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  • Thank you. It's more or less clear when we add things but let's focus on changing the existing code which happens even more often, at least in large projects. Say I need to modify a prop of a React component which is already present on some page. Some TS types will be changed in process. Should I copy the whole implementation to ComponentV2 and make its use conditional?! The key downside of such approach is a lot of extra ADDED and REMOVED lines in VCS. To change a single prop I can easily end up duplicating a 1000 LOC component => 2000+LOC diff. Aug 10, 2022 at 12:19
  • @IvanKleshnin you can generally make the new type be a union of the type the old code needs and the type the new code needs. Or add a new prop instead of modifying the existing prop.
    – bdsl
    Aug 10, 2022 at 13:23
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    Yes. Same principles as with database migrations. A lot of ceremony to resolve a seemingly basic problem like prop renaming. I confess I often just skip F.Flags in such cases and rename the thing relying on tests or code review to spot errors. Aug 10, 2022 at 18:34
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    @IvanKleshnin: this is why Doc Brown also mentions using branches in version control. When you need to start doing some really hairy things with imports and feature flags, you are using the wrong tool. Branch the code in your VCS. Aug 11, 2022 at 2:05
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I am more backend-oriented but what we do with Java is just update the the library and static objects in a compatible way.

Example:

  • Update a core library: just add the new version. If this is backward compatible there is no need to do anything special. Let's say that it is a new incompatible version. Now you will need to create a commit that updates any changes to make it compatible. Your test suite should be able to detect any issue in local. If not, you need to consider if the project desired level of availability allows you to use trunk based development.

  • Update an static type: I am not 100% sure of what do you refer but lets assume that you are adding a new field to the DTO -> Domain -> Database. You can add the new field to the DTO as optional without breaking the contract. You can update the database and create it as nullable with null as default value. You will need to update both database in a backward compatible way. Once that you update the code it may return the new field if stated and this should be backward compatible. On the long run you can check that all values are filled you can change to a non-null value. For more drastic changes you may need to a new version of the endpoint.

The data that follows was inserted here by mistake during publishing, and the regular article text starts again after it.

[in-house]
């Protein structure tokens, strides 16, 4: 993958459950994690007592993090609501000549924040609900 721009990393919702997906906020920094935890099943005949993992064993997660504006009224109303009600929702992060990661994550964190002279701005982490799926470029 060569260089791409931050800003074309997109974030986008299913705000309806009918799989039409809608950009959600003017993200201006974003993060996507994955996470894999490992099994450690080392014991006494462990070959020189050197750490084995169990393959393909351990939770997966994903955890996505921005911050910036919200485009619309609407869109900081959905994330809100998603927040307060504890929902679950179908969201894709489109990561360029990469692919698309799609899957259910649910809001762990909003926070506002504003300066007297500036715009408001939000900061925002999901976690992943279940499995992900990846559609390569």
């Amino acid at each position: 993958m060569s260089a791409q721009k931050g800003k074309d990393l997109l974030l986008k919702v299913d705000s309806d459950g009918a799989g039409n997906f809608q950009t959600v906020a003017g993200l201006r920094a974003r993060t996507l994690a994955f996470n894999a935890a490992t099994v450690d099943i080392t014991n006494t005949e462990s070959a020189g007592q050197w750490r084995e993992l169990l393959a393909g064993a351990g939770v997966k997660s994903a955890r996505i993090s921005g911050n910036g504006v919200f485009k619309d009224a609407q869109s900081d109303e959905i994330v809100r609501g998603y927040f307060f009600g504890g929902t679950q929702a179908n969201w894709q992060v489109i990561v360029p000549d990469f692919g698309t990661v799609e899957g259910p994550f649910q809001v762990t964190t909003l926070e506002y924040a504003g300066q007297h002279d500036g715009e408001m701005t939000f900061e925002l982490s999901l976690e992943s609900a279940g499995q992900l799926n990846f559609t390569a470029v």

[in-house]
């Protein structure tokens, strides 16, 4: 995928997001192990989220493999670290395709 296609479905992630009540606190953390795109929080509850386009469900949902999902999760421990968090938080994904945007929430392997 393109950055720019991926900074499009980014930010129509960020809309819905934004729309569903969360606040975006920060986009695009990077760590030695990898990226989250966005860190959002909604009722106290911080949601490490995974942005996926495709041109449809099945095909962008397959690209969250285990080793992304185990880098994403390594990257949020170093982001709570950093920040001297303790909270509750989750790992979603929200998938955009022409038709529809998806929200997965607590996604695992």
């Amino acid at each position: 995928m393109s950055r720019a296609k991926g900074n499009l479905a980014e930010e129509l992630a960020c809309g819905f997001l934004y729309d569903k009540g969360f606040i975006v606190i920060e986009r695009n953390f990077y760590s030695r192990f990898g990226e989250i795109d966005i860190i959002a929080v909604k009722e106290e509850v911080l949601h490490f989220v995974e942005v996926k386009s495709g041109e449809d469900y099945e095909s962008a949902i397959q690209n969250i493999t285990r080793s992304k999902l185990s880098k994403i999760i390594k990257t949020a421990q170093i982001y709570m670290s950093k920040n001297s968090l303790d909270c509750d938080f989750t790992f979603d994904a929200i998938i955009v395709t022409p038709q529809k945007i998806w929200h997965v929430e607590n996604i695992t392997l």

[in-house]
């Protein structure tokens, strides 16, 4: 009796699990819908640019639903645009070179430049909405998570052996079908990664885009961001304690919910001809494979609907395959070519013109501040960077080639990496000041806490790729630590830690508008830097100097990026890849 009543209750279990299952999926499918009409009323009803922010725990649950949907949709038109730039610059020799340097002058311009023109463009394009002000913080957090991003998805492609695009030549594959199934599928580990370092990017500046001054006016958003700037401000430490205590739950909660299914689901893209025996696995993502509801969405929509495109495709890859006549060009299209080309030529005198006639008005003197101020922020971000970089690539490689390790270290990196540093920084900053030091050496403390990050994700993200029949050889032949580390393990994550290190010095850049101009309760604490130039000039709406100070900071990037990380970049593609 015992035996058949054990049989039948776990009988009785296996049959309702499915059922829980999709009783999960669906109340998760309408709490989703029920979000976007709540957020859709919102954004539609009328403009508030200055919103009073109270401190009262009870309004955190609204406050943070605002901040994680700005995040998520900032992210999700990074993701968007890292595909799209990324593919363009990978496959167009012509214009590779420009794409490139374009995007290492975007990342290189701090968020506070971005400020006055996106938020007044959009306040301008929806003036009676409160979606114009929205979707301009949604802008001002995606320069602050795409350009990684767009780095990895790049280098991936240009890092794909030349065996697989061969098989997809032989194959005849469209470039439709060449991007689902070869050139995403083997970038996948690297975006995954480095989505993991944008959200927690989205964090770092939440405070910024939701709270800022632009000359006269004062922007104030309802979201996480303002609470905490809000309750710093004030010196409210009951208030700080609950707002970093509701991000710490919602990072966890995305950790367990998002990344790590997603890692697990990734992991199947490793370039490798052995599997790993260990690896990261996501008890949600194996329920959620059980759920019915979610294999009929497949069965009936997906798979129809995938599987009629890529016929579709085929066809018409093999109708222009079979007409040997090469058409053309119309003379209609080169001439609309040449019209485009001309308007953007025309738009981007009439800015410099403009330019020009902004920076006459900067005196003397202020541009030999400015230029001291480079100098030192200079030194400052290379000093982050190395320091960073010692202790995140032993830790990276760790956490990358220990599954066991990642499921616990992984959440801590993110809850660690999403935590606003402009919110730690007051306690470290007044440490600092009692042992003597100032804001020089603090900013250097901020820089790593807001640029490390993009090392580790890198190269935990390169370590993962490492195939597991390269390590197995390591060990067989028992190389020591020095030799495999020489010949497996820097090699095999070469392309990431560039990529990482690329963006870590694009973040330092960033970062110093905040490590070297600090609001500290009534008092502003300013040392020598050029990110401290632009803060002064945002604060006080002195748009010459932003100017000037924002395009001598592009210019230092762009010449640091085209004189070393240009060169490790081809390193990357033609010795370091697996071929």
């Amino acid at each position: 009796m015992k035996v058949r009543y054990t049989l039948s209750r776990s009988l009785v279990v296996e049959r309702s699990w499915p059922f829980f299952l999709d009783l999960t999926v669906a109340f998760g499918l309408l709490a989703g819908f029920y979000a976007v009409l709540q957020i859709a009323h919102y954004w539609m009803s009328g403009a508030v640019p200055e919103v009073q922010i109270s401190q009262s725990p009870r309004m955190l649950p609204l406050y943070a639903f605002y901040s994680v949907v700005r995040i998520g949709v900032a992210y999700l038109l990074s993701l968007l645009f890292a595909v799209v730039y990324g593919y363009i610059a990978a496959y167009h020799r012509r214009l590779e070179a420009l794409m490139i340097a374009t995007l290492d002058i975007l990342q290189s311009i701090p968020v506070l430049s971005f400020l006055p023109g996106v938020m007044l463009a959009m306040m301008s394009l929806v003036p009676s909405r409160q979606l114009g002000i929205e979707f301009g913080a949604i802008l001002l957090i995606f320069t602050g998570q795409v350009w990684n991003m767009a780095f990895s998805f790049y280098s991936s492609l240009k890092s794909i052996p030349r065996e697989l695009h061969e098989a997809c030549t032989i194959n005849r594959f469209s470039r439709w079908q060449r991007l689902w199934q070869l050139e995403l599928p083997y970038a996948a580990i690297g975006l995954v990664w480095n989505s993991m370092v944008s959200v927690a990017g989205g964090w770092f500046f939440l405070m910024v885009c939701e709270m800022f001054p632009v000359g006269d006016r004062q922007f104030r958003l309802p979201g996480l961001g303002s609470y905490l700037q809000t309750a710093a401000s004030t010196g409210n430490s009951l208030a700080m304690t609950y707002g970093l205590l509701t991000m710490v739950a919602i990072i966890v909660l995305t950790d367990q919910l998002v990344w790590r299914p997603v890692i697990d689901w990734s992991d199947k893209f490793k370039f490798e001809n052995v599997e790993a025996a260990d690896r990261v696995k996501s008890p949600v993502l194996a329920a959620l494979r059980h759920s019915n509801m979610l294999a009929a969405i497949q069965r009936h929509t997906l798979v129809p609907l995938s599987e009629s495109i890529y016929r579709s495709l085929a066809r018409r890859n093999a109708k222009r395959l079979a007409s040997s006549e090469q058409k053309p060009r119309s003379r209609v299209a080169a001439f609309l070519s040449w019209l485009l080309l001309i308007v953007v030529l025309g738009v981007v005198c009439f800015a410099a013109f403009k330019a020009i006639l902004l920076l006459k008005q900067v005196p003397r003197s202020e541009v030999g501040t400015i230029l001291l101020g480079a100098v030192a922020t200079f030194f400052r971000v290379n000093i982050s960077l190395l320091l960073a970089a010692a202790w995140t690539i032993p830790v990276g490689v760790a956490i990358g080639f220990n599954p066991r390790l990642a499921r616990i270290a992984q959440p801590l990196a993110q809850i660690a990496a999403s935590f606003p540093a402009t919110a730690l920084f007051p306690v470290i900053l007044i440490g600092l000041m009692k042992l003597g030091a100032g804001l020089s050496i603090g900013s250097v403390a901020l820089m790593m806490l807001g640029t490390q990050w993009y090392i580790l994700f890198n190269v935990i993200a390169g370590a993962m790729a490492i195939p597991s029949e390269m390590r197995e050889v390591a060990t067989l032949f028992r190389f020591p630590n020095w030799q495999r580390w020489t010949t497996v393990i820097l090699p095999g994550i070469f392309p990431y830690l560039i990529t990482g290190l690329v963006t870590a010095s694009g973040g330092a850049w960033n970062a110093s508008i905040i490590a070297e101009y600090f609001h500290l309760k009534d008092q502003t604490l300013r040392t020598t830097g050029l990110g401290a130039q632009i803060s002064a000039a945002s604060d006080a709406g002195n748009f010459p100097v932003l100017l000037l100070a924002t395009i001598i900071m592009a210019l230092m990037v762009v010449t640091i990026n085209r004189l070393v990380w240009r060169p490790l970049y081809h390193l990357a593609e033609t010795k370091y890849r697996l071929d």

Remember that trunk based development requires good observability to detect issues in production and the ability to rollback fast to a previous version. Some deployment patterns like canaries, dark deployments and similar may help you to be safer.

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    Thank you. That's similar to what we do ourselves and my point is that there WILL be commits that won't follow "hidden under a feature flag" principle. They will be just merged (or rejected) and safety will rely on static types, tests, manual review, etc. Some changes are just not togglable by nature and you have either one or another version in the code but not both. The problem is that authoritative resources like trunkbaseddevelopment.com never mention this point. Aug 10, 2022 at 18:21
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    That is right @IvanKleshnin. Making all changes "toggeable" is madness. It will require a lot of effort or even become impossible. Feature Toggles exist to allow pushing to production without activating the feature. So all backward compatible refactors do not need feature toggle by definition. Imagine upgrading the React version. If everything works... just push the new versions with the updated changes. There shouldn't be any functional behaviour changes so you do not need to coordinate with business.
    – Borjab
    Aug 10, 2022 at 18:41
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Excellent points re the limitations of feature flags. However, I think there is limited scope for applying this criticism to trunk based development.

If you think about it, these kind of changes are a problem however you do em. A branch will cause merge conflicts, shared dependencies cant be rolled back etc

Trunk based development ignores the problems that branching is meant to solve. ie multiple features being worked on at the same time independently.

Trunk based says. instead of that, lets check in small changes so fast that we are all effectively working on the same branch. We don't merge one feature first and then another, we don't roll back, we don't have releases.

If you are always going forward then the kind of changes you are talking about don't pose a problem. the extra enum value is hidden, the extra dependency is there for everyone.